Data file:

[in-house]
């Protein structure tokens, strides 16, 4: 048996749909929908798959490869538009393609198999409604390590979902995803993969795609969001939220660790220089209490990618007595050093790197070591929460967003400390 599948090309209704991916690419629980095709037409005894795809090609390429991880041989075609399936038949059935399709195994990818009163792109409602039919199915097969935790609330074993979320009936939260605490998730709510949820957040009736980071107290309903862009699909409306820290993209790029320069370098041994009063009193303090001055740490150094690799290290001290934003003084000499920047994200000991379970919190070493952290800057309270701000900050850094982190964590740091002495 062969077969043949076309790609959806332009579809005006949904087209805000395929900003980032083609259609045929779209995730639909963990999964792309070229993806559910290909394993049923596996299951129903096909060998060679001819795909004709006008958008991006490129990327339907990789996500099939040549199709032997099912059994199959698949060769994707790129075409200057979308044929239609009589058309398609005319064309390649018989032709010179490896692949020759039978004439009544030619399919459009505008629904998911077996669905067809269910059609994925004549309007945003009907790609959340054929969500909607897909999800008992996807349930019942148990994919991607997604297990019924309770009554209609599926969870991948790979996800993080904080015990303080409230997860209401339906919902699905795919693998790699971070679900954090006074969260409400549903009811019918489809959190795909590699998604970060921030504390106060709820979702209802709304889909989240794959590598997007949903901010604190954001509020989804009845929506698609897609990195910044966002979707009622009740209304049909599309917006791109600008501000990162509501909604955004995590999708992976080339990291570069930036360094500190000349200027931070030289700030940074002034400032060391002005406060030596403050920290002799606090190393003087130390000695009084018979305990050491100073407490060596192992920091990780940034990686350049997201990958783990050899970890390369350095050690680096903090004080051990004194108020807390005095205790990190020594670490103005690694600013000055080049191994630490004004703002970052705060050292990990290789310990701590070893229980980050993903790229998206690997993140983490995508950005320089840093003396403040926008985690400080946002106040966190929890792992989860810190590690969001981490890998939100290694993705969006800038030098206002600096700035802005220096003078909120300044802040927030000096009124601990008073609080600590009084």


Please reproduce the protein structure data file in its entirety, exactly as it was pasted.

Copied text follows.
[in-house]
């Protein structure tokens, strides 16, 4: 048996749909929908798959490869538009393609198999409604390590979902995803993969795609969001939220660790220089209490990618007595050093790197070591929460967003400390 599948090309209704991916690419629980095709037409005894795809090609390429991880041989075609399936038949059935399709195994990818009163792109409602039919199915097969935790609330074993979320009936939260605490998730709510949820957040009736980071107290309903862009699909409306820290993209790029320069370098041994009063009193303090001055740490150094690799290290001290934003003084000499920047994200000991379970919190070493952290800057309270701000900050850094982190964590740091002495 062969077969043949076309790609959806332009579809005006949904087209805000395929900003980032083609259609045929779209995730639909963990999964792309070229993806559910290909394993049923596996299951129903096909060998060679001819795909004709006008958008991006490129990327339907990789996500099939040549199709032997099912059994199959698949060769994707790129075409200057979308044929239609009589058309398609005319064309390649018989032709010179490896692949020759039978004439009544030619399919459009505008629904998911077996669905067809269910059609994925004549309007945003009907790609959340054929969500909607897909999800008992996807349930019942148990994919991607997604297990019924309770009554209609599926969870991948790979996800993080904080015990303080409230997860209401339906919902699905795919693998790699971070679900954090006074969260409400549903009811019918489809959190795909590699998604970060921030504390106060709820979702209802709304889909989240794959590598997007949903901010604190954001509020989804009845929506698609897609990195910044966002979707009622009740209304049909599309917006791109600008501000990162509501909604955004995590999708992976080339990291570069930036360094500190000349200027931070030289700030940074002034400032060391002005406060030596403050920290002799606090190393003087130390000695009084018979305990050491100073407490060596192992920091990780940034990686350049997201990958783990050899970890390369350095050690680096903090004080051990004194108020807390005095205790990190020594670490103005690694600013000055080049191994630490004004703002970052705060050292990990290789310990701590070893229980980050993903790229998206690997993140983490995508950005320089840093003396403040926008985690400080946002106040966190929890792992989860810190590690969001981490890998939100290694993705969006800038030098206002600096700035802005220096003078909120300044802040927030000096009124601990008073609080600590009084």